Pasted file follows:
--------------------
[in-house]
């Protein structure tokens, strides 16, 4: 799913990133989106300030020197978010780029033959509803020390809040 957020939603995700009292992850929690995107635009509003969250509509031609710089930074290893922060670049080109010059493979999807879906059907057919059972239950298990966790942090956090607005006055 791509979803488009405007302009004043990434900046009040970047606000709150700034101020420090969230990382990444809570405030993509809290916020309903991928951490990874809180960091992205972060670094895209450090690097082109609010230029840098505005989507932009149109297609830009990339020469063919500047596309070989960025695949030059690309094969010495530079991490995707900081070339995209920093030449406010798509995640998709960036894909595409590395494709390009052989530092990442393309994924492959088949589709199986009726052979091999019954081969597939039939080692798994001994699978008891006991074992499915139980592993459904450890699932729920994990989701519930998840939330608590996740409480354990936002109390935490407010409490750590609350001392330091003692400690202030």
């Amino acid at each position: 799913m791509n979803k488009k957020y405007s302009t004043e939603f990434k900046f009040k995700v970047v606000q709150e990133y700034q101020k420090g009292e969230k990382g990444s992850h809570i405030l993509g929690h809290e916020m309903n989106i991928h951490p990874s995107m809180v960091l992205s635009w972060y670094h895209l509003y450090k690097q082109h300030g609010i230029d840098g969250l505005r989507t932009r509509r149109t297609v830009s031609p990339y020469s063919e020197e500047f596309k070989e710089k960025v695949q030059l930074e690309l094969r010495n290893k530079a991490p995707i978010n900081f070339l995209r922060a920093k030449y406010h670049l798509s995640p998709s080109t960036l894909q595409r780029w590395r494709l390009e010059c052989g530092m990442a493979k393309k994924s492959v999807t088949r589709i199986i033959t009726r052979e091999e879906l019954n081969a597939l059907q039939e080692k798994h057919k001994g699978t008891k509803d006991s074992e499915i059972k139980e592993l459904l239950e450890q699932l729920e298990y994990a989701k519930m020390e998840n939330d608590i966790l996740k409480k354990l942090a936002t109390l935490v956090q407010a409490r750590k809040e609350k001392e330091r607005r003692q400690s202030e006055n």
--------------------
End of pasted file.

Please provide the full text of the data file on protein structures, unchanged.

[in-house]
């Protein structure tokens, strides 16, 4: 799913990133989106300030020197978010780029033959509803020390809040 957020939603995700009292992850929690995107635009509003969250509509031609710089930074290893922060670049080109010059493979999807879906059907057919059972239950298990966790942090956090607005006055 791509979803488009405007302009004043990434900046009040970047606000709150700034101020420090969230990382990444809570405030993509809290916020309903991928951490990874809180960091992205972060670094895209450090690097082109609010230029840098505005989507932009149109297609830009990339020469063919500047596309070989960025695949030059690309094969010495530079991490995707900081070339995209920093030449406010798509995640998709960036894909595409590395494709390009052989530092990442393309994924492959088949589709199986009726052979091999019954081969597939039939080692798994001994699978008891006991074992499915139980592993459904450890699932729920994990989701519930998840939330608590996740409480354990936002109390935490407010409490750590609350001392330091003692400690202030």
């Amino acid at each position: 799913m791509n979803k488009k957020y405007s302009t004043e939603f990434k900046f009040k995700v970047v606000q709150e990133y700034q101020k420090g009292e969230k990382g990444s992850h809570i405030l993509g929690h809290e916020m309903n989106i991928h951490p990874s995107m809180v960091l992205s635009w972060y670094h895209l509003y450090k690097q082109h300030g609010i230029d840098g969250l505005r989507t932009r509509r149109t297609v830009s031609p990339y020469s063919e020197e500047f596309k070989e710089k960025v695949q030059l930074e690309l094969r010495n290893k530079a991490p995707i978010n900081f070339l995209r922060a920093k030449y406010h670049l798509s995640p998709s080109t960036l894909q595409r780029w590395r494709l390009e010059c052989g530092m990442a493979k393309k994924s492959v999807t088949r589709i199986i033959t009726r052979e091999e879906l019954n081969a597939l059907q039939e080692k798994h057919k001994g699978t008891k509803d006991s074992e499915i059972k139980e592993l459904l239950e450890q699932l729920e298990y994990a989701k519930m020390e998840n939330d608590i966790l996740k409480k354990l942090a936002t109390l935490v956090q407010a409490r750590k809040e609350k001392e330091r607005r003692q400690s202030e006055n």